LOCKPORT – The former owner of Peters Dry Cleaning will be on probation for three years for building code violations, City Judge Thomas M. DiMillo said Thursday.
Patrick S. McFall, 42, of Newfane, will need longer than three years to pay all the money he owes the City of Lockport, according to his attorney, Jon R. Wilson.
McFall pleaded guilty last month to the code violations served on him in the wake of the Dec. 15 collapse of the west wing of the nearly 80-year-old Willow Street store. The pile of bricks still has not been cleaned up. Thursday, McFall made the $5,000 down payment he promised last month, but Wilson and Deputy Corporation Counsel Matthew E. Brooks haven’t nailed down how much the total tab will be.
McFall owed about $43,000 in back taxes and water bills, but after a conference with the attorneys, DiMillo said the city is trying to include costs of enforcement and prosecution. “To somehow make amends for the wrong done to the city, that number will include all that,” the judge said.
But Wilson said the total McFall will pay will not exceed $40,000. The sides are to return to court Nov. 29 to complete the payment negotiations.
“I would say the settlement is 99 percent complete,” Brooks said.
In June, McFall sold the property for $1 to Eddie Person, a Lockport man who says he is illiterate and was tricked into taking the property. It is listed as a Class 2 inactive hazardous waste site by the state Department of Environmental Conservation because of dry cleaning chemicals dumped on the ground decades ago, before McFall bought the store.
Wilson and Brooks said they are looking for what the latter called “a global settlement,” including resolution of the civil suit Person filed in late October to void his purchase of the property.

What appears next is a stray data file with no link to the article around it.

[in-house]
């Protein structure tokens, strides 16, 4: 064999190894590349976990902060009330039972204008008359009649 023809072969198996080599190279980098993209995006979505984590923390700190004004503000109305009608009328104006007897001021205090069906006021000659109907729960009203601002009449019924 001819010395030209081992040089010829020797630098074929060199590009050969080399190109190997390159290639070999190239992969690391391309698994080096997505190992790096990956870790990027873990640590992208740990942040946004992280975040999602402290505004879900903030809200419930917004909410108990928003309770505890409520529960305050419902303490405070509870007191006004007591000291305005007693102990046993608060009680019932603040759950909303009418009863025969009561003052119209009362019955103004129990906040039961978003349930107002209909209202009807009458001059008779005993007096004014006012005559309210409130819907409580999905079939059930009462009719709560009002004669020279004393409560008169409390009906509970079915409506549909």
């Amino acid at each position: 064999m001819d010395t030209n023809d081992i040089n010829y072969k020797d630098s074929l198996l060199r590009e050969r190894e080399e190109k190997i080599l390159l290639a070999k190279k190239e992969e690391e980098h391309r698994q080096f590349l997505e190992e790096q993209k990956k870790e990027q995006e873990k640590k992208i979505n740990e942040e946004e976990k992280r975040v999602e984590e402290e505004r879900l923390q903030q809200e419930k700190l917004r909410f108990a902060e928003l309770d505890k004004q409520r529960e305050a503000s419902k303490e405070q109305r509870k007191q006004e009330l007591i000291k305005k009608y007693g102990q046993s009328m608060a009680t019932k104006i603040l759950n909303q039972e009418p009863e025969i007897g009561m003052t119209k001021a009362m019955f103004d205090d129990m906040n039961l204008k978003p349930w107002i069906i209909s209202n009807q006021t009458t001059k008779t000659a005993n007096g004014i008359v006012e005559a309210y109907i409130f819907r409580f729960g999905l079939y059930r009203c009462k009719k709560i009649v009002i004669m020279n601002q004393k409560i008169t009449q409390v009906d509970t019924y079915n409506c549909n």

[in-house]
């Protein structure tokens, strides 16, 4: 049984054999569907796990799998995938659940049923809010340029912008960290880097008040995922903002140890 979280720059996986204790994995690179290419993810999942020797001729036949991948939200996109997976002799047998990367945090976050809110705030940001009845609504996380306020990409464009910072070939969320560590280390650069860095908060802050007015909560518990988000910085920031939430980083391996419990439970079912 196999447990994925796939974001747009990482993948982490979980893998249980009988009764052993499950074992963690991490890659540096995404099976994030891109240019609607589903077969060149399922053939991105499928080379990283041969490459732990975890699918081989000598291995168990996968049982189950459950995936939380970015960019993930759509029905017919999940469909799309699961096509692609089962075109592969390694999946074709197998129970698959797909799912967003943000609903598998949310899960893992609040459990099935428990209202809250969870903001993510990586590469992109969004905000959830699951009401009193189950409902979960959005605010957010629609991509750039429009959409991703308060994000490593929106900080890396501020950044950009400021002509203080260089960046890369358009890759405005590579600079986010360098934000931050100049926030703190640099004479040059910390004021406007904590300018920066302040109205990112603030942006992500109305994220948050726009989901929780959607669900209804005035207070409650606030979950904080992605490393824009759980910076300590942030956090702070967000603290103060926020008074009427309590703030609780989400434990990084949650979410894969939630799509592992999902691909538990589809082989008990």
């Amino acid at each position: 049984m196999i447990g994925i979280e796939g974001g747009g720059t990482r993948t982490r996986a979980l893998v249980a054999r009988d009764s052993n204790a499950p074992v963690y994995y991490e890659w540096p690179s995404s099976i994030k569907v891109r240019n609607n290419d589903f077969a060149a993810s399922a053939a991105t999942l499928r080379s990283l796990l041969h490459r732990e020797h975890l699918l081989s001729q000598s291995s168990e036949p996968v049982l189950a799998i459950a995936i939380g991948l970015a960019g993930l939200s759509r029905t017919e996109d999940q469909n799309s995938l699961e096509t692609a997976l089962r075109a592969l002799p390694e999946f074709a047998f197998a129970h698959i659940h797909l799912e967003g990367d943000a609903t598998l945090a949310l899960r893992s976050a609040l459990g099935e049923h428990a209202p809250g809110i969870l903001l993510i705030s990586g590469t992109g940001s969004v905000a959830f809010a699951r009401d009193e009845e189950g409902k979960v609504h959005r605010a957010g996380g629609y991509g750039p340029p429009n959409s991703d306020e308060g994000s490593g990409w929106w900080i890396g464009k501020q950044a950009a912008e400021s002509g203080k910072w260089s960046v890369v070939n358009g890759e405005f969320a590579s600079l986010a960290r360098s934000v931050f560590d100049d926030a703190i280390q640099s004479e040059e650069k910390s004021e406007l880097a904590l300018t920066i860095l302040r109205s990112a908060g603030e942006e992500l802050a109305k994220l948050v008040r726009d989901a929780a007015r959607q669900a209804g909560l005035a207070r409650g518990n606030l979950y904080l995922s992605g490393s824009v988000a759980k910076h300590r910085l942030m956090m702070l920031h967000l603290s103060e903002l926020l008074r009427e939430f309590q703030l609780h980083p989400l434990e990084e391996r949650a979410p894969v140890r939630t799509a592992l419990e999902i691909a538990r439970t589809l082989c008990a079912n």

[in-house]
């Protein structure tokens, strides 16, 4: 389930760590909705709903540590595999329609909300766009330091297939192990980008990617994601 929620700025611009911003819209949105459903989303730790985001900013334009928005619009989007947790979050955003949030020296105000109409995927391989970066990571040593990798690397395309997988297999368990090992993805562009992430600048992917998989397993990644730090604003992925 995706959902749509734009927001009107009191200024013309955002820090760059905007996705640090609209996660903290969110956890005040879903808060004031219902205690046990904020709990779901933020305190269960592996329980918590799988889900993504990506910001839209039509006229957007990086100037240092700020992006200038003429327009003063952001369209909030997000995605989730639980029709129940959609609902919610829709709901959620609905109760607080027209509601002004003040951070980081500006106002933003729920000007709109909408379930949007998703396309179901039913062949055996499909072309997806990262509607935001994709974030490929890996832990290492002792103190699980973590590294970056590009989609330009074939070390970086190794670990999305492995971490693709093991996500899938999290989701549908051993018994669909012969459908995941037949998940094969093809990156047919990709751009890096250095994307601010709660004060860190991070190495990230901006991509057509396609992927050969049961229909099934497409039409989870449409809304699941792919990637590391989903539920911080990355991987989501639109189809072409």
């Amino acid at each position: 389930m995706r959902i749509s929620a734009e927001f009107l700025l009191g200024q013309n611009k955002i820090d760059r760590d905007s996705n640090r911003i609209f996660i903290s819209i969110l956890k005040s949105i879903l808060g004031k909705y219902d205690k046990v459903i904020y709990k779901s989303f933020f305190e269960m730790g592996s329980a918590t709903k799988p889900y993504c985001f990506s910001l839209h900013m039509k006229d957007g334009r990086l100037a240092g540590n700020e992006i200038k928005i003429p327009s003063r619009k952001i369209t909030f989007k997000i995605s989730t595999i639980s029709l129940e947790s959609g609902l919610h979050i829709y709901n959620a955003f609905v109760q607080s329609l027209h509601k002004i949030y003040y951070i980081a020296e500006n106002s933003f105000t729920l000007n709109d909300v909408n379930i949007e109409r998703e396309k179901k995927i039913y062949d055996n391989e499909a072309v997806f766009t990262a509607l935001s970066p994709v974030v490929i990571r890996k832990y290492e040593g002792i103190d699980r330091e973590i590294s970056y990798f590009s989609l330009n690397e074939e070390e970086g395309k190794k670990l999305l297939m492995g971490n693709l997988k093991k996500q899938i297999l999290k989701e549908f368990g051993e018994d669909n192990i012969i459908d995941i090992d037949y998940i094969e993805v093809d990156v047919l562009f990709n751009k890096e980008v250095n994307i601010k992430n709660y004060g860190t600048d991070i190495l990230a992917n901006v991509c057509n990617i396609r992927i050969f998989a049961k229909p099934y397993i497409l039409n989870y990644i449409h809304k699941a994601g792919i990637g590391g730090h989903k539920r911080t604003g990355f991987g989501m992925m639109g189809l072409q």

McFalls denied tricking Person and said he doesn’t think the man is illiterate.
Brooks said if Person wins his case, the property will revert to McFall. Wilson said he wants to make sure the city won’t charge McFall with more code violations for dates since the sale.
Brooks said the city plans to foreclose on the property if it reverts to McFall. Corporation Counsel John J. Ottaviano said the city wants a deal similar to the one it used to take control of another brownfield, the old Dussault Foundry on Washburn Street, when its owners abandoned it and left cleanup to the DEC.
DiMillo said he is keeping his promise of no jail time for McFall, but switched from a one-year conditional discharge to three years’ probation. The only condition of the probation is that McFall pay the money he owes the city.
Wilson said a conditional discharge would leave DiMillo with no option but to jail McFall if he missed a payment. DiMillo would have other options in a probation scenario, Wilson said.
McFall served five days in jail in June after DiMillo convicted him of code violations in a nonjury trial and sentenced him to seven months. Wilson belatedly argued that McFall should have had a jury trial. DiMillo agreed and freed McFall, and a plea deal ensued.